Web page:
Besides my avid interest in travel, I am also very fond of studying history. I would consider myself a student and an amateur at the moment as I’m trying to find my way around the basics. However, I’ve had a longstanding interest in the subject as it allows me to travel back in time. Travelling back in time can be super useful when trying to making sense of today’s successes or failures as it allows you to see what caused certain things today.
One of the main reasons I decided to venture into history is because travelling then feels more meaningful to me. Whilst I make an effort to learn about the customs and cultures of a certain country when I travel, I also consider it an integral point to study a country’s history. I personally believe that the people of the country I am travelling to all have a history, whether that may be ancient history or modern history. Whatever the case, knowing about key events that transpired in the past can help you have a more sane and powerful experience. It gives you a good grasp of how people have changed over a period of time, how a certain society came to be and why people are the way they are.
I believe that ignorance, bigotry and hatred can be eliminated by two things; travelling (or learning about the world) and studying history. Travelling allows one to see, hear and experience other people, their lives, their food, their religions and also their way of life in general. This makes you realise how diverse the world is yet as humans how similar we are. Studying history on the other hand is one of the most powerful ways of taking your sensory experiences from travelling and bringing more meaning to it. The past causes the present and the future. No doubt about that. To understand why something happened somewhere, why a certain building is abandoned or why some countries are more diverse than others, it’s useful to study history.
History as a standalone subject is immensely refreshing. I’ve said it before and I’ll say it again; I love history as it allows me to go back in time and live with others. Some of those I go back to learn about may be hard to be around, whilst learning about others provides a breath of fresh air from the modern world. Learning about historical figures not only contributes to moral understanding, but also prompts one to behave morally. Humans love to imitate one another and our key way of doing this (which happens naturally and automatically) is by looking at others, whether that may be in person, on TV or on social media. When you read about the positive people in history, you come to realise that certain forms of courage, positivity and resilience no longer exists in today’s societies. One has to read about historical figures, societies and peoples with those positive qualities in order to emulate their behaviour and materialise that into society.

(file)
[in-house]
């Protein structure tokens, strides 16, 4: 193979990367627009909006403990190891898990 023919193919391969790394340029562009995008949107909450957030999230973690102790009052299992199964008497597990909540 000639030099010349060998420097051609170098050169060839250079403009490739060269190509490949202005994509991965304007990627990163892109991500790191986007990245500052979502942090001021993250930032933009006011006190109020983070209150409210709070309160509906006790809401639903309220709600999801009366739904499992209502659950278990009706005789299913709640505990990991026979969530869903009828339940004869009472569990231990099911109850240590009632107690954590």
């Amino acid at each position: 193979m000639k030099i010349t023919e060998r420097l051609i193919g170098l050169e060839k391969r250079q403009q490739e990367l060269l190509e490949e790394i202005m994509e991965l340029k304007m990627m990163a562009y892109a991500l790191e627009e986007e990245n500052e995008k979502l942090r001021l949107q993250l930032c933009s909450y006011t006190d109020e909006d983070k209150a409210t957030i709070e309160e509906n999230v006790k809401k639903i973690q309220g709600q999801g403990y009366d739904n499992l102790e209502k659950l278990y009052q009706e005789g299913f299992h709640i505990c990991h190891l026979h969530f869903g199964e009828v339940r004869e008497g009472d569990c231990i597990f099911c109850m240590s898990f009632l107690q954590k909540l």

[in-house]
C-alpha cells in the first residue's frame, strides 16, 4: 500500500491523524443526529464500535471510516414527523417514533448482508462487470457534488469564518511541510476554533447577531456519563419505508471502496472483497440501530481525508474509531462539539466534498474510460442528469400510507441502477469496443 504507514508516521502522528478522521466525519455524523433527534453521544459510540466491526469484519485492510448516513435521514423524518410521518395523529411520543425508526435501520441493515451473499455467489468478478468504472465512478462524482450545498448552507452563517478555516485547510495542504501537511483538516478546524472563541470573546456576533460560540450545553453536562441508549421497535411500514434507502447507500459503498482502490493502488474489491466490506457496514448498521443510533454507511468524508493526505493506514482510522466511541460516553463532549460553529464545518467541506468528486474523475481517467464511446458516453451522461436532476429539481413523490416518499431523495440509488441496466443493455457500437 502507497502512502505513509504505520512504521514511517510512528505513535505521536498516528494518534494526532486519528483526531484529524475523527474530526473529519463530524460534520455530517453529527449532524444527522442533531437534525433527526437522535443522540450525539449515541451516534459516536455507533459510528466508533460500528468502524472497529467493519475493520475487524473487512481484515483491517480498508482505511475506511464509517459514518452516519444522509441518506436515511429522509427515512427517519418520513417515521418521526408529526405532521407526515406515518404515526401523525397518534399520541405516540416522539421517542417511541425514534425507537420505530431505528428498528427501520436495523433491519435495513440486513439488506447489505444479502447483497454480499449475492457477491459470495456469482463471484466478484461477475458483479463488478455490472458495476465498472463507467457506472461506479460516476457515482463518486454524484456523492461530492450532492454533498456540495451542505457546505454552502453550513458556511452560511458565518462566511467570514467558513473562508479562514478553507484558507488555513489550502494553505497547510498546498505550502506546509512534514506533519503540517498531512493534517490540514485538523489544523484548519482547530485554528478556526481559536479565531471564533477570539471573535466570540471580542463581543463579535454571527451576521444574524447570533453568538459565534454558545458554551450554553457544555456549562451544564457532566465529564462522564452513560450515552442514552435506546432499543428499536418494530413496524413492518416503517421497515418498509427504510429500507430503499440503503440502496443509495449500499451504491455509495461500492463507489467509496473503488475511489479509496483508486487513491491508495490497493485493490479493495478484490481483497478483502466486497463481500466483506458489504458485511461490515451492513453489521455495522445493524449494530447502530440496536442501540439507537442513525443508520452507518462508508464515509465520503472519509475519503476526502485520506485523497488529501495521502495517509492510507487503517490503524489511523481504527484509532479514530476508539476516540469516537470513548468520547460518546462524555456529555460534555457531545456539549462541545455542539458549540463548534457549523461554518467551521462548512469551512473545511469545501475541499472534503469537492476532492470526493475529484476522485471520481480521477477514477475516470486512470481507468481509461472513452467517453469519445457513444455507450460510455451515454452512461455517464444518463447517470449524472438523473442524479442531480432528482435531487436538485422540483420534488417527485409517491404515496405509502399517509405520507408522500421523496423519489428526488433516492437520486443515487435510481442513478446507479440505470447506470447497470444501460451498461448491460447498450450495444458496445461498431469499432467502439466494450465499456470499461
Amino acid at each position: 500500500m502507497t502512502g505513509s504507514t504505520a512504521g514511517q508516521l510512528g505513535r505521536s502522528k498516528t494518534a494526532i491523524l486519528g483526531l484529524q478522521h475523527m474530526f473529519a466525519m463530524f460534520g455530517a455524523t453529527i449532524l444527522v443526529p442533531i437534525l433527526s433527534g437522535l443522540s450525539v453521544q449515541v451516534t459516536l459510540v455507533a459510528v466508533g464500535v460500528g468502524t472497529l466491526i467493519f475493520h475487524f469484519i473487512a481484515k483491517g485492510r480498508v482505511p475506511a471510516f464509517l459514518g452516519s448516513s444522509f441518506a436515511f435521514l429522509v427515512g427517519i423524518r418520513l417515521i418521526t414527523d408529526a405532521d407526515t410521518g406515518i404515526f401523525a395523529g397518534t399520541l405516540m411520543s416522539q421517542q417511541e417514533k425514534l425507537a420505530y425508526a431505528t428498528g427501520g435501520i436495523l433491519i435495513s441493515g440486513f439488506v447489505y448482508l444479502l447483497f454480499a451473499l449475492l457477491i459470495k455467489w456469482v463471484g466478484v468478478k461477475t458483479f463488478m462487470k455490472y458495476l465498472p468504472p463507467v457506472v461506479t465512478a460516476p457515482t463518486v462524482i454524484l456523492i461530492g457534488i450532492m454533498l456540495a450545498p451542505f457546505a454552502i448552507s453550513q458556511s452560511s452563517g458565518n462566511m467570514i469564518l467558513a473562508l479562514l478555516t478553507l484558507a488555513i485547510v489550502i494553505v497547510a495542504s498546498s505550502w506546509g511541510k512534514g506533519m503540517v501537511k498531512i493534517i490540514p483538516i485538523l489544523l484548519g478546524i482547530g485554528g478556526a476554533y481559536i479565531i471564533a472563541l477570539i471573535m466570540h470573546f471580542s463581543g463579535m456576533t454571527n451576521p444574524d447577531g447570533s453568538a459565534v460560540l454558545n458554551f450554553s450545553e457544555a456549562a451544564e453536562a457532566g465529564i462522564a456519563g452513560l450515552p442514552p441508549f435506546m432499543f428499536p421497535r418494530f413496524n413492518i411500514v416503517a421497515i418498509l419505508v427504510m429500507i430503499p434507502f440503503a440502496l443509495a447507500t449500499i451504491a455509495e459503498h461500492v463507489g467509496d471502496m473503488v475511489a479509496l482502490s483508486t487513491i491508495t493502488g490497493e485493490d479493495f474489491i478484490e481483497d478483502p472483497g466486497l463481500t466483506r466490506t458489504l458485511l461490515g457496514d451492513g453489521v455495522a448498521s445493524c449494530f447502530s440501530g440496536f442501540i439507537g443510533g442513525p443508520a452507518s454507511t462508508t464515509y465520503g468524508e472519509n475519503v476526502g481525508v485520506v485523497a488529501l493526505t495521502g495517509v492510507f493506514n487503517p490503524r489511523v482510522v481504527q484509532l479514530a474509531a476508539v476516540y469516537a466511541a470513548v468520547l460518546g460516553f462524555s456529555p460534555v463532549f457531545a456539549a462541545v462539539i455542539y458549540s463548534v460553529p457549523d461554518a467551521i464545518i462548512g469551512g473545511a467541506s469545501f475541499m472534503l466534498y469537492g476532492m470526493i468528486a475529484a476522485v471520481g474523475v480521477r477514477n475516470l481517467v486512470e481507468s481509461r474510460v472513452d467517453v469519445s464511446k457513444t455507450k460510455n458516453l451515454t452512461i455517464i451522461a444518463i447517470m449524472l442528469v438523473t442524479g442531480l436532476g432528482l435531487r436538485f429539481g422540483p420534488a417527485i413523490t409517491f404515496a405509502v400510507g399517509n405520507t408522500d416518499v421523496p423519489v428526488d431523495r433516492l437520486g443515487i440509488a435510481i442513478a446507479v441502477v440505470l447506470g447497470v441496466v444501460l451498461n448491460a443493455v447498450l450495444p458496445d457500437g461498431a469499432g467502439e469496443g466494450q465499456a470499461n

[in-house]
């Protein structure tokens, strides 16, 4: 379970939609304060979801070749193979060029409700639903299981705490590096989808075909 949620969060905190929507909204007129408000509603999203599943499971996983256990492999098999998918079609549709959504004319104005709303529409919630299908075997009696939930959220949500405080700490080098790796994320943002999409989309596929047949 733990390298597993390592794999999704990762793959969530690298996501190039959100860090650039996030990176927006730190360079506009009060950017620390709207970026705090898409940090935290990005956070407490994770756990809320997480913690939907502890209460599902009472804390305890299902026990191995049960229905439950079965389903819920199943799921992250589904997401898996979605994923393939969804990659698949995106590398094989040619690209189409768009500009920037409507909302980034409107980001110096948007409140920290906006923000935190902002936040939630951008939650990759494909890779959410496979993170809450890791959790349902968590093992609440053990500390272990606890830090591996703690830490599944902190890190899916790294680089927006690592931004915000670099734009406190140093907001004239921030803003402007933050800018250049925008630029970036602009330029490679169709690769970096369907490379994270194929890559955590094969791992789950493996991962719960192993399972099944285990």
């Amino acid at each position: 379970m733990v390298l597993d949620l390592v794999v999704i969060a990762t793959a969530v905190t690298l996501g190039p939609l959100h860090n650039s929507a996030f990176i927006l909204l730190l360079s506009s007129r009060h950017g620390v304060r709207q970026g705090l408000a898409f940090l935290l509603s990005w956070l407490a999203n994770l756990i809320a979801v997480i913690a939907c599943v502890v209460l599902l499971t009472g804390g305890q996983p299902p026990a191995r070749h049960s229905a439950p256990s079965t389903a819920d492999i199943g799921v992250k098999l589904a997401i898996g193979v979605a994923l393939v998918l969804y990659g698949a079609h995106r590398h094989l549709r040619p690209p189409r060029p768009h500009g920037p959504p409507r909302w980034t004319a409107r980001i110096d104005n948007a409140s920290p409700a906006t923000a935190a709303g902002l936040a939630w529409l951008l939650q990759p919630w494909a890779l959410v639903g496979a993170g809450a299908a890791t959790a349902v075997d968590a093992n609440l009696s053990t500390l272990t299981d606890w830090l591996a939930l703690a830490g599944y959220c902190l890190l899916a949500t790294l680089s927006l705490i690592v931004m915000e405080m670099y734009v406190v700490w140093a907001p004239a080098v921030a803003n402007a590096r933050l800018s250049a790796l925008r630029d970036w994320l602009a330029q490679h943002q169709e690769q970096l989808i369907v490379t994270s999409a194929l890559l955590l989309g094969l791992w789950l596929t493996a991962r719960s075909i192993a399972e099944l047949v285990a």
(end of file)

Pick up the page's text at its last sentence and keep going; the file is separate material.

Coming back to travel and history, there is also the factor of monuments, landmarks, world wonders and many other sites around the world. Whilst many can be enjoyed visually by the naked eye, and even recorded as a special moment via writing and taking pictures, the mind is still left curious to know more. That’s why I prefer to either have a knowledgable guide or a well reviewed history guidebook which not only narrates what others have narrated but also questions certain historical points about a landmark. Knowing the history of something can change the way you perceive it and the way you write about it.
One last point I’ll mention before wrapping up; I believe that history should be questioned. Guidebooks are not history books. If you’re an avid history buff, start questioning what you read. Don’t take it for granted. If historians have had a habit of transmitting historical narratives without analysing (Ibn Khaldūn et al., n.d.), where do you think some guidebooks stand. For that reason, if you really want to know about the history of something, go directly to the history books.
Until next time, stay safe and we hope and pray that the pandemic we are experiencing is over with soon. Good luck and take care!
Ibn Khaldūn, Rosenthal, F., Dawood, N., Lawrence, B. and Ibn Khaldūn, n.d. The Muqaddimah.